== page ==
The director thus learned the story of Juan Picasso and Roberto Manzano, two of the group’s charismatic dancers, who would end up becoming the main protagonists of the film. Also to the couple made up of Lázaro and Naemí, Papito the tap teacher and Paulina the spiritualist, who had an altar in her house with candles, crucifixes and glasses of water, in which, she said, the souls of Billie Holliday lived, Ella Fitzgerald and other great jazz figures, as well as other dead of her own, whom she attended by occasionally blowing a mouthful of brandy and Havana tobacco smoke. Chucho and Pablo Milanés, who were also participants in the documentary, should not be presented to Gutiérrez Aragón, since as president of the SGAE he had been for eight years, he knew them very well.
From the first moment, Manzano and Picasso made the director fall in love with their stories. With them, he toured the mythical places in the city where the group went to unload in the 1940s and 1950s, such as Goyo’s still life or the famous Isora Club, on Melones street, Luyanó neighborhood, which would make the double bass player Israel López Cachao famous. with a danzón of the same name written by his sister Coralia.
The filmmaker loved that Manzano did the story of the time he ended up in the police unit accused of “ideological penetration.” “Penetrated with what, you come shit, what I like is to dance jazz!”, He replied to the guard.
Well, the day of filming began in February 2008, and with an unequaled aim. A day or two earlier, Fidel Castro, who had provisionally resigned from his posts in 2006 due to a serious illness, officially announced his decision to withdraw from the political front line. The news went around the world and, pressured by the Madrid newsroom, this journalist gave himself up to his work, abandoning the filming. From time to time he called Aragon at set to see how things were going.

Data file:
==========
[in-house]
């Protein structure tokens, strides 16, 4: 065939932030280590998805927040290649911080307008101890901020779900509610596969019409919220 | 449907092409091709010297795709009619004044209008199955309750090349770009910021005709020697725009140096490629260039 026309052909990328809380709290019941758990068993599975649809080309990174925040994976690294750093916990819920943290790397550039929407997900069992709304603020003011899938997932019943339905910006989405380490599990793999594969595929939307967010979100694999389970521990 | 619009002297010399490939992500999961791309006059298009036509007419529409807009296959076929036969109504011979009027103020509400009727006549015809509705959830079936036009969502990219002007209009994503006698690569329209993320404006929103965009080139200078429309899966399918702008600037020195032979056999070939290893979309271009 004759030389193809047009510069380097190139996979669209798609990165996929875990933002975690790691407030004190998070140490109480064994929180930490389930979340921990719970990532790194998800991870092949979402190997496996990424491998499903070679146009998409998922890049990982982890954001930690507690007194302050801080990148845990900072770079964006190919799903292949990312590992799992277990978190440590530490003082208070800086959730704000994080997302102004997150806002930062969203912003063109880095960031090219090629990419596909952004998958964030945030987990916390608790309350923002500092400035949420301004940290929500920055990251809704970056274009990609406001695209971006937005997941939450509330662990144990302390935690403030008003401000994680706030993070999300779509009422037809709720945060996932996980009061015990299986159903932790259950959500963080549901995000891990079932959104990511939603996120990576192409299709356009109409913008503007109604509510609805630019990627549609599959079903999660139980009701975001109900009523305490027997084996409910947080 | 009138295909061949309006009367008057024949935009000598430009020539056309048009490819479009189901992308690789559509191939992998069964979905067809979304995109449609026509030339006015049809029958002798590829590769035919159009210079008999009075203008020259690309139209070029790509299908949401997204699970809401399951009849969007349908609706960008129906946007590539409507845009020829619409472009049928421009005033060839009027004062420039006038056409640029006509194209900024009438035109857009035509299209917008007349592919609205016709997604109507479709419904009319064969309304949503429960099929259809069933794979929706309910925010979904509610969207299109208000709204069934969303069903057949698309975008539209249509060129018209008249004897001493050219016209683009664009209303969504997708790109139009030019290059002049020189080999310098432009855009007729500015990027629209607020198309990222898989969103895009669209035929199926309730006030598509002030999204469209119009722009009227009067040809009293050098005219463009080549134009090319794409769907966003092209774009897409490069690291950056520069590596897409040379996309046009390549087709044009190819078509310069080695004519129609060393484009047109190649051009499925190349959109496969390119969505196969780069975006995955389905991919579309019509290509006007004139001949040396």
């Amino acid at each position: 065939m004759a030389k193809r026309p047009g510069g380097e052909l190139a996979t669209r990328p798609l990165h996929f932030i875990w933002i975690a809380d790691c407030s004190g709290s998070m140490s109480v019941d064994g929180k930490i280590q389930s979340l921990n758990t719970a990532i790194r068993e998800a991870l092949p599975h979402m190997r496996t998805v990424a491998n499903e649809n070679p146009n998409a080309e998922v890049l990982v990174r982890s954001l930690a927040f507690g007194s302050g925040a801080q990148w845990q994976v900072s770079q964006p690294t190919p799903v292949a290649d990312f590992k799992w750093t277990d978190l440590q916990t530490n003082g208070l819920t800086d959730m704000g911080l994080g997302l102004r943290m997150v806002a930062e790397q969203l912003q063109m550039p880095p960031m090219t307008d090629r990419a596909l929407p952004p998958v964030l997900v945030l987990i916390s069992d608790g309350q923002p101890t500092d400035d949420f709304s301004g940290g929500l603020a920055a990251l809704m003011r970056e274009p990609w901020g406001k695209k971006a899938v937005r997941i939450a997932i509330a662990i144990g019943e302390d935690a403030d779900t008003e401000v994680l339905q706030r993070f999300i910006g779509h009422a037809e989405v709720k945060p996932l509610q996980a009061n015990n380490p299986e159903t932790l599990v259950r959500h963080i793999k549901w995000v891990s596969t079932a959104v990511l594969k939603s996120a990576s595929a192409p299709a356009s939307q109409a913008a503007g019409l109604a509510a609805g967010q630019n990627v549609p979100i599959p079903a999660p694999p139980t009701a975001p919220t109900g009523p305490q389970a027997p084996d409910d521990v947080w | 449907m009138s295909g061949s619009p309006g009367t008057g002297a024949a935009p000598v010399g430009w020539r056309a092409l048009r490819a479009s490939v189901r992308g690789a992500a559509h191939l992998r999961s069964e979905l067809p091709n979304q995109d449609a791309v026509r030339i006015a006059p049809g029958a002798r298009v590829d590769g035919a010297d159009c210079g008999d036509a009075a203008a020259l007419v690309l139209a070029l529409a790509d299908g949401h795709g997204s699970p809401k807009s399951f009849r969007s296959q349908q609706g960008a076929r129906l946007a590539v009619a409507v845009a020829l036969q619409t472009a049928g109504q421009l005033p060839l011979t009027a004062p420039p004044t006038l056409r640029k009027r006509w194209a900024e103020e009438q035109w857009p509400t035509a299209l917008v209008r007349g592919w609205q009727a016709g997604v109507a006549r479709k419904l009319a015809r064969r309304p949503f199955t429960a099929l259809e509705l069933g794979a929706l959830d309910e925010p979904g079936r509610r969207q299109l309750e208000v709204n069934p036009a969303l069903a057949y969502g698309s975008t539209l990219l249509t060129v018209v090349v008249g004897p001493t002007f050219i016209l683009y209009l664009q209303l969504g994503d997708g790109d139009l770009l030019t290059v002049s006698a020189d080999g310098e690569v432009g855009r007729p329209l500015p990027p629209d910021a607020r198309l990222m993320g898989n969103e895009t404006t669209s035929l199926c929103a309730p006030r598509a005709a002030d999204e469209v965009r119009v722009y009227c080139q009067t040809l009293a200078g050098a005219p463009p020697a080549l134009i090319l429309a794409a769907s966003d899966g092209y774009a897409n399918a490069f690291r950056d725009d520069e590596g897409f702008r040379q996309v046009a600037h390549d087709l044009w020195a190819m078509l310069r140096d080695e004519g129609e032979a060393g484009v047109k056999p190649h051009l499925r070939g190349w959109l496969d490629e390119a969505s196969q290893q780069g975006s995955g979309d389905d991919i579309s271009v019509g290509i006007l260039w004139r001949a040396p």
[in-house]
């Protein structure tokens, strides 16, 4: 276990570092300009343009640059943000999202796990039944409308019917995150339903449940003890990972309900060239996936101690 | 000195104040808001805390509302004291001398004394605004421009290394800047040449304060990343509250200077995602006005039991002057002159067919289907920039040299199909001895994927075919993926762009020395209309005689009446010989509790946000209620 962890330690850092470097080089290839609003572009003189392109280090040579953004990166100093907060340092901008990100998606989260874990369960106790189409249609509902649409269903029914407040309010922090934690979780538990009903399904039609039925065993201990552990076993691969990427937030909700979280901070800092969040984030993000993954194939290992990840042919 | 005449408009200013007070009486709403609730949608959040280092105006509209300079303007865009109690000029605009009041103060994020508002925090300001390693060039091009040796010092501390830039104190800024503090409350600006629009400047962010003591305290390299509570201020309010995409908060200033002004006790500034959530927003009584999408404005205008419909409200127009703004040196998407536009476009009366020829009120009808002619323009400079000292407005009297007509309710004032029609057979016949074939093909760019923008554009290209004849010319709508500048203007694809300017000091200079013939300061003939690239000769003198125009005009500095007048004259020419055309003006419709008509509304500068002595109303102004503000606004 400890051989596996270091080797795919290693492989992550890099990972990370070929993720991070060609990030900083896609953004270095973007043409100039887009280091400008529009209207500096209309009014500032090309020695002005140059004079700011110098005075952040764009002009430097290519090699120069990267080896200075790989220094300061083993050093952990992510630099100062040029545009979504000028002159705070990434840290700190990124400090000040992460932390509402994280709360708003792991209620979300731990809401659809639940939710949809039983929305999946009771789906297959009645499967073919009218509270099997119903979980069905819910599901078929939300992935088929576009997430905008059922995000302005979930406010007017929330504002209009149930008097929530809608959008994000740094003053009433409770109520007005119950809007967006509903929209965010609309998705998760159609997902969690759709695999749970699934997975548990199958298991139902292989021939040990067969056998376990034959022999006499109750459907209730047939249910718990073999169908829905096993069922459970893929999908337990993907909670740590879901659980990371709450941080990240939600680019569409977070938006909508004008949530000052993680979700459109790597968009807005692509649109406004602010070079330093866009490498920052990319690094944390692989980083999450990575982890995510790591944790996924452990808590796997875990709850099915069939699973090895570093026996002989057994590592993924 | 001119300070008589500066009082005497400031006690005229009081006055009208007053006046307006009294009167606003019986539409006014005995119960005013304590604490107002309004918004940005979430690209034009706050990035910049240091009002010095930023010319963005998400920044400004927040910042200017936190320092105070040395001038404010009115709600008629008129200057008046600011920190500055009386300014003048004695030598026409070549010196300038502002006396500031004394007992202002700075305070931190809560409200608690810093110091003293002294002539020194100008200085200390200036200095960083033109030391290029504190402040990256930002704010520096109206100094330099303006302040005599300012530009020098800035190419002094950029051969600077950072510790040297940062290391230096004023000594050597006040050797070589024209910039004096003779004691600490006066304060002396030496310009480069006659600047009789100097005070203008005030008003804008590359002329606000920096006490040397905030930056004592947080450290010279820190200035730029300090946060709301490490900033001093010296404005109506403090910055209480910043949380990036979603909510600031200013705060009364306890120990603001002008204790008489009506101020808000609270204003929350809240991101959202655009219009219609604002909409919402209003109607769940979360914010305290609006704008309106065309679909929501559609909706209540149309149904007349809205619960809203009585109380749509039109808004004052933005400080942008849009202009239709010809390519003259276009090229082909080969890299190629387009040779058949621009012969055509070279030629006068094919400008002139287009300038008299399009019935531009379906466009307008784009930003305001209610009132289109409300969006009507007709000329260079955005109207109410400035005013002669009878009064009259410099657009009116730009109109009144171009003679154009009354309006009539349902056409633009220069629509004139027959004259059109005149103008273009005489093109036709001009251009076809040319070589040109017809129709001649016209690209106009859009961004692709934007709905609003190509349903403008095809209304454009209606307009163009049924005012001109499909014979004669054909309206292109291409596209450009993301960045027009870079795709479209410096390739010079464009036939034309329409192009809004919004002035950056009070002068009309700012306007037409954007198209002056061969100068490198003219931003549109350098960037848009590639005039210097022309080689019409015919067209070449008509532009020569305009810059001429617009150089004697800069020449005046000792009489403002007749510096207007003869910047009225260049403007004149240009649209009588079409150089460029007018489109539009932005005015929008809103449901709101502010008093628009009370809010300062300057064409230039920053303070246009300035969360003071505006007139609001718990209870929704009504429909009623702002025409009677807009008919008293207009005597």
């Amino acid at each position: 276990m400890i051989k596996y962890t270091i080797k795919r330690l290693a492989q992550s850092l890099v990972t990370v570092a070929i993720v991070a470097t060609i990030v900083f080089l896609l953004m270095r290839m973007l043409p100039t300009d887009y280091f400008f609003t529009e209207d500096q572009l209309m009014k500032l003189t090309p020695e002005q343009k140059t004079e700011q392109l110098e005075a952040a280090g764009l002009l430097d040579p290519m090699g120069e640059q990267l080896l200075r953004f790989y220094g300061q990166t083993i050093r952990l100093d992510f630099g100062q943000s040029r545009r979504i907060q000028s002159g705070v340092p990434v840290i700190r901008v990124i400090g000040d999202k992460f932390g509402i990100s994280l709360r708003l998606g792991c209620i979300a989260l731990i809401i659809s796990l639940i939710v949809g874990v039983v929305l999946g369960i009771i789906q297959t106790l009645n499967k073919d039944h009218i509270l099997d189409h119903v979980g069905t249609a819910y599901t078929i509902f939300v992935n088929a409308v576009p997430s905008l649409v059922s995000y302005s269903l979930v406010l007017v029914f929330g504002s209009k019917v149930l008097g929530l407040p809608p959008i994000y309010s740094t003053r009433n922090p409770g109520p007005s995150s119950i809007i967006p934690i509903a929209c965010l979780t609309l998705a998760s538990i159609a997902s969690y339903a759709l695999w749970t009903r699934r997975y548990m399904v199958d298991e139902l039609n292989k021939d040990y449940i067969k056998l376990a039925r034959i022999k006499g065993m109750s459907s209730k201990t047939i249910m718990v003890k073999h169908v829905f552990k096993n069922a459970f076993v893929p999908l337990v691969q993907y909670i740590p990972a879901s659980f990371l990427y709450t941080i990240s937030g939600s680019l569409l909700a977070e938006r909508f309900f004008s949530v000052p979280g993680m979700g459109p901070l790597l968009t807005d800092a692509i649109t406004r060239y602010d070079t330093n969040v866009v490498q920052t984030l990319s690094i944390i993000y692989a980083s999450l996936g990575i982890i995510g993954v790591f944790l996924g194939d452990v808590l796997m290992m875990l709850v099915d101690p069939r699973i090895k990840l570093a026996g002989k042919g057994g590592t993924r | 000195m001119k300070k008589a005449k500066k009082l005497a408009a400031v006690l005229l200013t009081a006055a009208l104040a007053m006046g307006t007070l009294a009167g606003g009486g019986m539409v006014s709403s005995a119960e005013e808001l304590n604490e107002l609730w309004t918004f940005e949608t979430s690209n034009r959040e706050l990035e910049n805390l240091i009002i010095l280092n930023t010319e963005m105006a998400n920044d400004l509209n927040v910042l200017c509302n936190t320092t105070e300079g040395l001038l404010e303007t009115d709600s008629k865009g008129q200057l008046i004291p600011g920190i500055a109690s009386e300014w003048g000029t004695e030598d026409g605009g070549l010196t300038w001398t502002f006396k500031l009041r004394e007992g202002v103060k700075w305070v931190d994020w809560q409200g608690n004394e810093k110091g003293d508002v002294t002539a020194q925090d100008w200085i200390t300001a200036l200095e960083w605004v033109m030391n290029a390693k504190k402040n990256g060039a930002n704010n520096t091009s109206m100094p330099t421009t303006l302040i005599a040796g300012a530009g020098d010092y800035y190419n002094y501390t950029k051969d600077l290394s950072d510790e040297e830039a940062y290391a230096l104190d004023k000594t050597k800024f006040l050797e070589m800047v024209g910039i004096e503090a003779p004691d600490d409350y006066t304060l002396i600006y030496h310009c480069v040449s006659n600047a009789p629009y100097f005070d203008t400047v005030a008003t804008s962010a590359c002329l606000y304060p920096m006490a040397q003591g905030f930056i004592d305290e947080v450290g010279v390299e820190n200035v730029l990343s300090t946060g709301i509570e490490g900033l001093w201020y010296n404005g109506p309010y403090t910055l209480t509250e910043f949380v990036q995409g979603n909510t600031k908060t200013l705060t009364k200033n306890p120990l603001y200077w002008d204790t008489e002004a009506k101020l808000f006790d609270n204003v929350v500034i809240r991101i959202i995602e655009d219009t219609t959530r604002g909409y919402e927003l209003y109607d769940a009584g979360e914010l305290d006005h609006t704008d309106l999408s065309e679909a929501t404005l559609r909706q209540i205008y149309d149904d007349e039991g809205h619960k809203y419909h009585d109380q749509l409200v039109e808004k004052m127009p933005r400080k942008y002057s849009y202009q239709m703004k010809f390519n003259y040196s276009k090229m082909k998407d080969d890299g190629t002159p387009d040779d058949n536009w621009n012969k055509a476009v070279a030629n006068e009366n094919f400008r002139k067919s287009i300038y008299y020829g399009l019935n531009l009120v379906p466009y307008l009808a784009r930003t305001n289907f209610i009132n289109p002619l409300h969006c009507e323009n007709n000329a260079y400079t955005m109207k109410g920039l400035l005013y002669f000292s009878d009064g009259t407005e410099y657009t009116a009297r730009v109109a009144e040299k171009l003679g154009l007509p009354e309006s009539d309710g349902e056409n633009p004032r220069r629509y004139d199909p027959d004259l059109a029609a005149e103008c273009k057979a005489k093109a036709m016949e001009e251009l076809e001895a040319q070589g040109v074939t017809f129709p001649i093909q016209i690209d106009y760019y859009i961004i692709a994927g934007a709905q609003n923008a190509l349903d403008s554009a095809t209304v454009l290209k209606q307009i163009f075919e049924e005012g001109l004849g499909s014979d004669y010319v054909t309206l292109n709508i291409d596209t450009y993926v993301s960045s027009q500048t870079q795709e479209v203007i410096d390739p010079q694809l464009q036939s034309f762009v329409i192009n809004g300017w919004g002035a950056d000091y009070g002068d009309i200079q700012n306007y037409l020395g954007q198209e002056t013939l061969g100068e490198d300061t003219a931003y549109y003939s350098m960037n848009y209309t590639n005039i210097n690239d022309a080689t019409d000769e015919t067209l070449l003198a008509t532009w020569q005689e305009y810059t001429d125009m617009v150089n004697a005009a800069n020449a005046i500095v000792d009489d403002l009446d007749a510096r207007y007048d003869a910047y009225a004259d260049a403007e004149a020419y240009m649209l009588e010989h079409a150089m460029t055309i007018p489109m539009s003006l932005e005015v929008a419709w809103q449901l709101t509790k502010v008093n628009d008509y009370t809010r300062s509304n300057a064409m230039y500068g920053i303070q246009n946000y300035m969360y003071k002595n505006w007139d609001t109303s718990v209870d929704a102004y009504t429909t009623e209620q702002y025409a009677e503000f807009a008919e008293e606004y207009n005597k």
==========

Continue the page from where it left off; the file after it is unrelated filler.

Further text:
– What do people say about Fidel?
– Hey, nobody says anything here. They say they haven’t seen television.
– Man, Manolo, ask …
-…. I’ve already asked and nothing … People go about their things. And let us work.
Days passed and the day came to shoot the Chucho scene with Dr. Mario Gallo and the dental prosthetics technician Osmani Valdés, author of the conga — and who is not the pianist’s family despite his last name. To film inside the hospital, it was necessary to request more permits than to enter a military unit, but finally they were obtained. Chucho, winner of a dozen Granmy Awards, got carried away like a saint and the fiction ended in a delirious way, with Chucho clapping on the patient’s chair, Gallo doing the keys with dental instruments and Osmani, teeth in hand, singing the chorus: “Come dance, let’s roll / this rich conga so that I can make you enjoy it.”
The dentist’s conga is the topic that closes Together forever, an album produced by Fernando Trueba that is very special for Chucho, because in that master session two pianos father and son reviewed the Cuban music that they played together at home all their lives. It was the eighth and last album that Trueba would edit for his great friend Bebo — they won three Grammy Awards and six other Latin Grammys — and he hit the streets with an anthological cover designed by Javier Mariscal.
In 2010 Together forever it won the Granmy for the best Latin jazz album and the dancers of Santa Amalia lived the award as their own success. They were happy. Manzano and Picasso came to dance in Santa Amalia in one of those legendary peñas, to which young people always came to unload with the veterans. Today the two of them, and also Bebo, are already playing in another world, but here is this story.